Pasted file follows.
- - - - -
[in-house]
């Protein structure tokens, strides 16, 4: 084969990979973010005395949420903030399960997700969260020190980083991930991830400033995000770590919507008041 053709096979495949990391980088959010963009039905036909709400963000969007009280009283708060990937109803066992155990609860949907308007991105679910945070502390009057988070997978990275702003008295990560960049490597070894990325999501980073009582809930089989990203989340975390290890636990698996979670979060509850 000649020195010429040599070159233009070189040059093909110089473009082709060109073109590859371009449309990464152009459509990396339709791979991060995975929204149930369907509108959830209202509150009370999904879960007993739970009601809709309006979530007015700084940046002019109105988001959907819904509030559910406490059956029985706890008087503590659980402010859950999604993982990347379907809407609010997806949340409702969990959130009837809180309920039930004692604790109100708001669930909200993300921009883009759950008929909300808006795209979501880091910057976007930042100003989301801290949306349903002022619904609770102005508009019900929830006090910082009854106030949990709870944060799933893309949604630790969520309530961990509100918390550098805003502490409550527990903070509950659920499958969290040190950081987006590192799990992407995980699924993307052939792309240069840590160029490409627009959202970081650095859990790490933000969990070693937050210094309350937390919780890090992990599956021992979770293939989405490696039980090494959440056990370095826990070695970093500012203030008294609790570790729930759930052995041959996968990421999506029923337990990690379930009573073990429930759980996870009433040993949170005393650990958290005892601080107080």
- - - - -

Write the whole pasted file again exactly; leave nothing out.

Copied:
[in-house]
């Protein structure tokens, strides 16, 4: 084969990979973010005395949420903030399960997700969260020190980083991930991830400033995000770590919507008041 053709096979495949990391980088959010963009039905036909709400963000969007009280009283708060990937109803066992155990609860949907308007991105679910945070502390009057988070997978990275702003008295990560960049490597070894990325999501980073009582809930089989990203989340975390290890636990698996979670979060509850 000649020195010429040599070159233009070189040059093909110089473009082709060109073109590859371009449309990464152009459509990396339709791979991060995975929204149930369907509108959830209202509150009370999904879960007993739970009601809709309006979530007015700084940046002019109105988001959907819904509030559910406490059956029985706890008087503590659980402010859950999604993982990347379907809407609010997806949340409702969990959130009837809180309920039930004692604790109100708001669930909200993300921009883009759950008929909300808006795209979501880091910057976007930042100003989301801290949306349903002022619904609770102005508009019900929830006090910082009854106030949990709870944060799933893309949604630790969520309530961990509100918390550098805003502490409550527990903070509950659920499958969290040190950081987006590192799990992407995980699924993307052939792309240069840590160029490409627009959202970081650095859990790490933000969990070693937050210094309350937390919780890090992990599956021992979770293939989405490696039980090494959440056990370095826990070695970093500012203030008294609790570790729930759930052995041959996968990421999506029923337990990690379930009573073990429930759980996870009433040993949170005393650990958290005892601080107080």